The Firehose of Lies
Before we talk about the firehose, let’s look at some numbers.
There’s a chart that floated through social media that claimed an estimated 2,818,527 people will die in the U.S. in 2020, and that the death count is on par with 2018 and 2019. While some of the numbers in the chart are accurate and from the Centers for Disease Control and Prevention, some of the other numbers are a bit of a mystery. One is close, but not quite, the CDC’s unfinalized count for 2019 (2,855,000), and the number from 2020 “as of November 16th” is not only unapologetically leaves out more than a month of the end of 2020, it also leaves out several weeks from the beginning of 2020.
In less than three weeks, the CDC has actually increased that preliminary number by nearly 300,000. If that rate continues, there will be more than 3,000,000 deaths in the United States this year, well over the estimate on the false chart circulating online.
According to the CDC, “As of October 15, 216,025 deaths from COVID-19 have been reported in the United States; however, this might underestimate the total impact of the pandemic on mortality.”
If you don’t like the boiled down version, I’d encourage you to take a look at their work.
I’d also like to introduce a graphic the CDC made that more accurately represents what has been occurring in 2020.
I recommend sharing it widely, and not just because it is important in itself.
It’s about the firehose of lies.
For years, people have been subject to an absolute deluge of falsehoods like this, perpetrated through social and traditional media. A whisper on a forum gets repeated here, and then there, and then leaps to Facebook, circulates through Twitter, is reported on cable TV, and before we know it the President is repeating it from a podium in the White House rose garden.
The falsehoods are easy to invent, tell, and share, and as you can see (especially if you followed that CDC link), difficult to correct.
Journalists and reporters spend hours upon hours correcting things like this, only to be called “biased” for working so hard uncovering the real evidence.
People with great ideas, ideas that could be great for everyone, are driven out of the public discourse because they see it awash with falsehoods. Why would they want to be a part of that?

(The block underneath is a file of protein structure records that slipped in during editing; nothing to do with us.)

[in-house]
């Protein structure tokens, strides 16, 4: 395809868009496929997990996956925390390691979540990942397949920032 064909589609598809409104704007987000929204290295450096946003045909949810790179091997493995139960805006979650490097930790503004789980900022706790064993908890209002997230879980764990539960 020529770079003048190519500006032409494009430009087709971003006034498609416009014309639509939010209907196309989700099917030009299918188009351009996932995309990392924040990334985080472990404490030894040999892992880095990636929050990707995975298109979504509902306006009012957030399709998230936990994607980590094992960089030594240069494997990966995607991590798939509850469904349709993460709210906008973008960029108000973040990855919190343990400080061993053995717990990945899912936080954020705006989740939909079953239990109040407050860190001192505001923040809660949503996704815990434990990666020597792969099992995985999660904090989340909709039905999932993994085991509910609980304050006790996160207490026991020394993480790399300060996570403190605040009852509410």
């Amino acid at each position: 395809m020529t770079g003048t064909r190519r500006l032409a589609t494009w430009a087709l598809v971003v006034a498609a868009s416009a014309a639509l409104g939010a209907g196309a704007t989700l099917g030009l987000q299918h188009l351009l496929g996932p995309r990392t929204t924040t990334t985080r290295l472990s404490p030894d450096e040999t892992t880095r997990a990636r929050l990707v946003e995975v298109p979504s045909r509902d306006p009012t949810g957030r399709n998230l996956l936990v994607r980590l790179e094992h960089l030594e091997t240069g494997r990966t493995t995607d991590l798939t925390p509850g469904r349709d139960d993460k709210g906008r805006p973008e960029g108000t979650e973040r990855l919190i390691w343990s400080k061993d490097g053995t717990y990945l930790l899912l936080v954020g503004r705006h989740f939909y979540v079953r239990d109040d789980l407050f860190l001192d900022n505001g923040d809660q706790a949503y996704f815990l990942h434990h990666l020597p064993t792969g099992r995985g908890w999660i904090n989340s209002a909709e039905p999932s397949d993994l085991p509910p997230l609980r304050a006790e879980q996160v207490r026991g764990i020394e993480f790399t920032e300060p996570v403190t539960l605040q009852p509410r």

And most unfortunately, people with the best of intentions for their neighbors and communities actually believe these things, without looking critically at their source or logic, and then try to make good decisions based on faulty data.
That happened here in Houghton County this December, as one of the county commissioners quoted the chart with false information before casting his vote on a resolution. In this case, the vote was unanimous and the decision was likely unaffected, but this is just one lie on social media. There are so many more.
Unfortunately, the truth doesn’t assert itself. Just as the constitution and rule of law need its defenders, so does truth.
The ‘firehose of lies’ is a metaphor, comparing the current deluge of misinformation to the fire hoses used to disperse protestors, particularly in the 1960s. While not doing as much physical harm as a bullet or a billy club, it’s purpose is to disperse, degrade and subdue. It pushes people out of the public square and removes them from the public discussion. And unfortunately, it has been working.
Please, stand together against that firehose. Check your facts before sharing memes, and call a lie a lie when you see one. Most importantly, share the truth.
Nobody is expected to face the firehose alone, but if we aren’t willing to at least get wet, then those wielding the firehose will have complete control of the public square.